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Visit a Federal Court

Many federal courthouses are historic buildings, and all are designed for the public to visit and learn first-hand about the tradition and purpose of the American judicial process. The public may visit a court to watch each step of the federal judicial process, with few exceptions.  

Access for All

A person who wishes to observe a court in session may check the court calendar online or at the courthouse and watch a proceeding. Our Constitution and court tradition give citizens right of access to court proceedings. Citizens gain confidence in the courts by seeing judicial work in action, and learn first-hand how the judicial system works.

Unlike most state courts, the federal courts generally do not permit television or radio coverage of trial court proceedings. A video pilot program in 14 federal courts since July 2011, is helping evaluate the effect of cameras in the courtroom.

Court dockets and some case files are available on the Internet through the Public Access to Court Electronic Records system (PACER), at In addition, nearly every federal court maintains a website with information about court rules and procedures.

In a few situations the public may not have full access to court records and court proceedings. In a high-profile trial, for example, available space may limit the number of observers. Or, security reasons may limit access, such as the protection of a juvenile or a confidential informant. Finally, a judge may seal certain documents, such as confidential business records, certain law enforcement reports, and juvenile records.

Access for Teachers and Students

Teachers should contact their local U.S. District Clerk's Office to set up a visit. Because the courts tend to be very busy, teachers should be prepared to allow several weeks of lead time when arranging a visit. The personnel in the clerk’s office can help teachers select an appropriate date for a class visit and can even find out what cases are on the docket if students wish to observe a court session. The clerk also will provide important logistical information, such as parking, for court visits. Some questions you may want to ask the clerk’s office:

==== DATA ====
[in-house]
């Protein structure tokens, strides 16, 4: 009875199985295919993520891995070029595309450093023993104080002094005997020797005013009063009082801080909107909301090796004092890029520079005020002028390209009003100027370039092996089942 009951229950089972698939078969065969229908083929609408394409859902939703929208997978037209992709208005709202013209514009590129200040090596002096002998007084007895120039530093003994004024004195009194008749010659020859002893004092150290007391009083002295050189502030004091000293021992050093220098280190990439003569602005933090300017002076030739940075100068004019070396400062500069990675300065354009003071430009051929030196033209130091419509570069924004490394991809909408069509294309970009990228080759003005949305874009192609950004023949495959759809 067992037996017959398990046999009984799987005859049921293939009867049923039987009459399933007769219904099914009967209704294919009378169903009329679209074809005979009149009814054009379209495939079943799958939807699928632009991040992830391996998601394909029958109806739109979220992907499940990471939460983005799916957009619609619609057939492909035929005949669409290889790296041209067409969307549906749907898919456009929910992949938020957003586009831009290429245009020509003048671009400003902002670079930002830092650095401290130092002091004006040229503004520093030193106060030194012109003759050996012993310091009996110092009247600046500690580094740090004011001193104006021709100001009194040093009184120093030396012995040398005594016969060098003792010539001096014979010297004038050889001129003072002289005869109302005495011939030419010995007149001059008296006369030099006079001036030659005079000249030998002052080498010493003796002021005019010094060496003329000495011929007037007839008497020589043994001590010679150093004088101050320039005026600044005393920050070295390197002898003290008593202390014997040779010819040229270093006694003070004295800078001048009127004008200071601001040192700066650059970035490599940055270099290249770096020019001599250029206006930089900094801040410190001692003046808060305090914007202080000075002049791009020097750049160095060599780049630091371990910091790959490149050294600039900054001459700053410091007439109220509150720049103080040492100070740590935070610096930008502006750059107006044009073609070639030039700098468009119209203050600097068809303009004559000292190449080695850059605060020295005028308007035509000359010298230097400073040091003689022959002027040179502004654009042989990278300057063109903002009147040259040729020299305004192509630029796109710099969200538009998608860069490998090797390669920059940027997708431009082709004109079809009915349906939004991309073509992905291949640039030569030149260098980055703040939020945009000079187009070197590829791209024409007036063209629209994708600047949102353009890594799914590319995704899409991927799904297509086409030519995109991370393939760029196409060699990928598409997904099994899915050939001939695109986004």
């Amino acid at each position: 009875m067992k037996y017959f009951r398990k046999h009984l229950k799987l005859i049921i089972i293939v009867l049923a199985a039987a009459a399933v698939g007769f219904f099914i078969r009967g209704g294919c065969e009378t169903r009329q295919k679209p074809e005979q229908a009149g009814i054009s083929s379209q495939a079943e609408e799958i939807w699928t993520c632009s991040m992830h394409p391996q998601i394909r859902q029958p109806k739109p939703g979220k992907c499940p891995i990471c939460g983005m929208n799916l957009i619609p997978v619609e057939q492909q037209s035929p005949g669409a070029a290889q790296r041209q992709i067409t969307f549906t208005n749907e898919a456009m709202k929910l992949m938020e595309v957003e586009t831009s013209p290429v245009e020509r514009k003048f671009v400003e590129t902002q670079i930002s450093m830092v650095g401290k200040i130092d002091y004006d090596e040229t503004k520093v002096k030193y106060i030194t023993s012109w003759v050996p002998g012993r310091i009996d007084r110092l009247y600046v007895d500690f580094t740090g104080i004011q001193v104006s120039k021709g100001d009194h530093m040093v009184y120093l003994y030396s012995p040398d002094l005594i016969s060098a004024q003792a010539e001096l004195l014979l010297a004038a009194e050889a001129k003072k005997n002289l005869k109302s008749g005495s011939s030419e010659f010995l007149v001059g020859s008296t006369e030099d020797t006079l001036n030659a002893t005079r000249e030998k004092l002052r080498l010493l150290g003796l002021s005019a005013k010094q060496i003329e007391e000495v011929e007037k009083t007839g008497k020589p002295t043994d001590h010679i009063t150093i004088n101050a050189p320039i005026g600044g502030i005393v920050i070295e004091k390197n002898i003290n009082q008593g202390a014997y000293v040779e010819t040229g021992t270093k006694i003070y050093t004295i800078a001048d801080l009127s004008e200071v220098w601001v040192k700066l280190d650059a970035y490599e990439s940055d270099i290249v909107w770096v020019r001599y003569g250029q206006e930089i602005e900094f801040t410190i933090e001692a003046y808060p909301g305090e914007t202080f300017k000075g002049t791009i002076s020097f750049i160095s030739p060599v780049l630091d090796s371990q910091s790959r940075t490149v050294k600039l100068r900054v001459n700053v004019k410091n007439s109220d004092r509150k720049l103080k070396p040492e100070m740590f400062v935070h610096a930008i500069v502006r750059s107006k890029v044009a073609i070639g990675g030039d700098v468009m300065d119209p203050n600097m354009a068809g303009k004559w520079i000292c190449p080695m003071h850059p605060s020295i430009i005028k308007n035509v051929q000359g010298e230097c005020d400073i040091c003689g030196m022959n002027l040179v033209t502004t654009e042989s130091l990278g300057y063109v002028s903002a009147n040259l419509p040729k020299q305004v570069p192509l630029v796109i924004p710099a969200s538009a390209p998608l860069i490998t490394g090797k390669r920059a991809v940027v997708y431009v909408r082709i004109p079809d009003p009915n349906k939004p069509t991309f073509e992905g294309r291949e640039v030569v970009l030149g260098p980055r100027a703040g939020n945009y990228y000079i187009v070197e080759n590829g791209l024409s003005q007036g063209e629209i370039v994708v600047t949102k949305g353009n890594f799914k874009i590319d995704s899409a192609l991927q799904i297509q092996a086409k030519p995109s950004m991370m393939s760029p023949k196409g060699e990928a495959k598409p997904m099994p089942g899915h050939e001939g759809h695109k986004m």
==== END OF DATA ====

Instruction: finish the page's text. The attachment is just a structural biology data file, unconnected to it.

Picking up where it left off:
• How many students may I bring to the court at one time?
  • Which days and times are best to bring students to the court?
  • What can my students do at the court?
  • If we come to see a specific case and it settles, is there a back-up activity we might do?
  • What web resources should we review before the visit?
  • What are the rules of court decorum and dress the students must follow?
  • Are there any judges who would be willing to speak to students? Prosecutors? Public defenders? Other court personnel? How can I set up a meeting with them?

Before Visiting a Court

The best time to visit a court is during a unit on the judicial system or the rights that the system protects. In this context, students can put their new knowledge to use by observing and interpreting court sessions and finding out more information from judges and other court personnel. In particular, it may be helpful for students to learn about the structure, functions, and procedures of the court before attending.

Follow up After Visit

Following up on a visit to the court is just as important as the preparation for the visit. Teachers should reinforce learning from the court experience through continued classroom activities on the judicial system. Whenever possible, they should refer to what students learned while at the courts to help them make connections between the court and their classroom experiences.

It is also important to follow up with a note of thanks, preferably signed by the students, addressed to those who helped make the experience meaningful.

Visiting the D.C. Federal Courthouse

The E. Barrett Prettyman U.S. Courthouse in the District of Columbia, because of its location in the nation's capital, handles many cases that shape the history of our country. There is an exhibit of some of these cases in the William Benson Bryant Annex of the D.C. courthouse. The next time you are in Washington, you are invited to visit the courthouse to learn about these cases from the past that have an impact on American life today. You also may want to observe a live trial. Courthouses are public buildings and courtrooms are open to the public.

Learn more about the history of the D.C. Circuit

The following are some of the historic cases heard at the U.S. Courthouse in the District of Columbia.

The Nixon Tapes
Executive Privilege
Executive Privilege and the Fifth Amendment

The First Amendment
The Pentagon Papers
Arthur Miller
The Mayday Protestors

Criminal Law and Criminal Trials
The Assassination of President Lincoln
The Assassination of President Garfield
Due Process Rights
A Union Leader and the Law
Temporary Insanity Defense
The Attempt to Assassinate President Reagan

Courts in War Time
Military Commissions
"Axis Sally"
The President at War

Enforcing Equal Justice Guarantees
School Desegregation
Equal Pay for Women
Women on Navy Ships